Personal experience with prick-to-prick SPT: After false negatives with a regular SPT using the factory samples, we were given the green light to eat the fruits, which resulted in a severe systemic reaction.  So, after a follow up visit, the allergist called us back in for a prick-to-prick test using fresh fruit this time. I found it ironic to go grocery shopping for a large bag of foods that my child was allergic to, and then enter the allergist's office with the grocery bag full of fresh produce.

The test was painless, just itchy. After the testing, and the 20 minute wait, the allergist made sure that we had our EpipenJR twin pack as my daughter had a history of severe reaction to one of the fruits, and sent us on our way.

Photo is of a skin prick test done on the back. Looks more uncomfortable than it was! Each hive is called a "wheel" and the red area around it is called the flare. It is measured by the size of the flare,
and the wheel separately in mm. Schedule a follow up visit so that you can discuss the results with the allergist.


Important to note: Some people with OAS can eat the fruits and vegetables that they react to when fresh after they are cooked, frozen, or pickled, as those processes can break down the proteins that are similar to the pollen they are allergic to, BUT others can not. Talk to your allergist to see what they suggest.

Odd Facts: 


Some fruits are more allergenic the riper they are. For example: My daughter can eat an unripe, hard as a rock nectarine, but develops an itchy mouth when eating a ripe nectarine.

Some OAS sufferers can eat raw apples (and other fruits with skin) when peeled. This is because the skin has a higher concentration of proteins than the flesh. My daughter still reacts to the peeled apples, but it works for many others!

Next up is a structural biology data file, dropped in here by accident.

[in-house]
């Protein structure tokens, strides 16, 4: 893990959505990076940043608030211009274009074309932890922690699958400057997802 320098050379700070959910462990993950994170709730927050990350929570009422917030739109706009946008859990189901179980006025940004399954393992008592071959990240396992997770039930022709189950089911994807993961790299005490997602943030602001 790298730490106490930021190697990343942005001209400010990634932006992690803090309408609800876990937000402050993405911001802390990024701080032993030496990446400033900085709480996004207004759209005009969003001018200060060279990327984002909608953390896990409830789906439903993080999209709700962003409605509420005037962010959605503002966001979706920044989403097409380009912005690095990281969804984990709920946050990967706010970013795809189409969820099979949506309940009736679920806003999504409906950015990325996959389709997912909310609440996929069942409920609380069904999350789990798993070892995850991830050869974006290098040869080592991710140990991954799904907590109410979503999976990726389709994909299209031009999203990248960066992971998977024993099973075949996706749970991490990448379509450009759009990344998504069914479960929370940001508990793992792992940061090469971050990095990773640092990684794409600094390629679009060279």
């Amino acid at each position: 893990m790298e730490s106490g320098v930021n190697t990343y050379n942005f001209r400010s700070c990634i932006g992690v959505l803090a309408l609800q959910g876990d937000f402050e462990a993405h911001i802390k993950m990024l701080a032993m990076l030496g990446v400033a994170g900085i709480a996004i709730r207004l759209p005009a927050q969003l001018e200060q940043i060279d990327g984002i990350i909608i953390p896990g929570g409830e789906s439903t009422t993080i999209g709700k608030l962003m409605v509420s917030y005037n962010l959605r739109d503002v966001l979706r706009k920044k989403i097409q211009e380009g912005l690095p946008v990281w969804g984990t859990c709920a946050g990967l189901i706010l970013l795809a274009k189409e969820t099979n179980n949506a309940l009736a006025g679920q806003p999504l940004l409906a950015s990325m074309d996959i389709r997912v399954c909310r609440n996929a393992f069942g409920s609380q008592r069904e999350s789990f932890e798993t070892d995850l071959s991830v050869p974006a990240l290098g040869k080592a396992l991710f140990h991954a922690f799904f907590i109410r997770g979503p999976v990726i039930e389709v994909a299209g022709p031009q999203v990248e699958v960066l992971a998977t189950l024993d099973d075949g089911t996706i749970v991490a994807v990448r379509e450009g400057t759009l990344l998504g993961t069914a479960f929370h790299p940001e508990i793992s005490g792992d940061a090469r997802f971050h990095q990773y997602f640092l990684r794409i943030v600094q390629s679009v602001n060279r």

Pollen count matters...sometimes. For example: Apples have cross reactive proteins with Birch tree pollen. When the Birch pollen is high, my daughter can't eat an apple without hives, and an itchy mouth, but in the winter, when the pollen count is 0 she can eat apples with no issue. With raw cabbage, she reacts to it all year round, even when the cross reacting mugwart pollen is low. 

You can react to one variety of apple, cherry, grape, etc., but not necessarily all varieties as some are more or less allergenic than others. In example: One apple variety is less allergenic, than another. 
You can read about an apple study here:


Some fruit allergies are more than simple OAS and the fruit or veggie should not be eaten fresh or cooked as the person's immune system is allergic to proteins (such as Lipid Transfer Proteins) that are not broken down easily by cooking etc. In this case it should be avoided in all forms as the reaction can be life threatening. You can read about Lipid Transfer Protein Allergies here: LTP Fruit Allergies 

This is not medical advice! Please seek an allergist near you for medical advice!
A link I like:
http://www.webmd.com/allergies/features/oral-allergy-syndrome-foods

And a great OAS blog post:
http://www.artofglutenfreebaking.com/2013/04/oral-allergy-syndrome-oas-or-food-pollen-allergy/

Expert info: 

3 comments:

Amy said...

This is interesting and makes me wonder a little. My daughter and I have trouble eating fresh pineapple but canned is no problem. The rest of our family can eat as much fresh pineapple as they want and won't experience any symptoms. My daughter gets a painful mouth and tongue that lasts for days. I get severe abdominal symptoms, shall we say :) I think the heat from the canning process must destroy whatever is it we are reacting to!

elizabeth marz said...

Interesting. Maybe this is an easy answer for the issues ou are having with it!

Fresh pineapple makes my tungue hurt too if I eat more than a few bites. I have allergies as well, and guess OAS may be the cause for me...

Thanks for sharing!

naga raju said...

Wow, nice information for moreFruit and Vegetable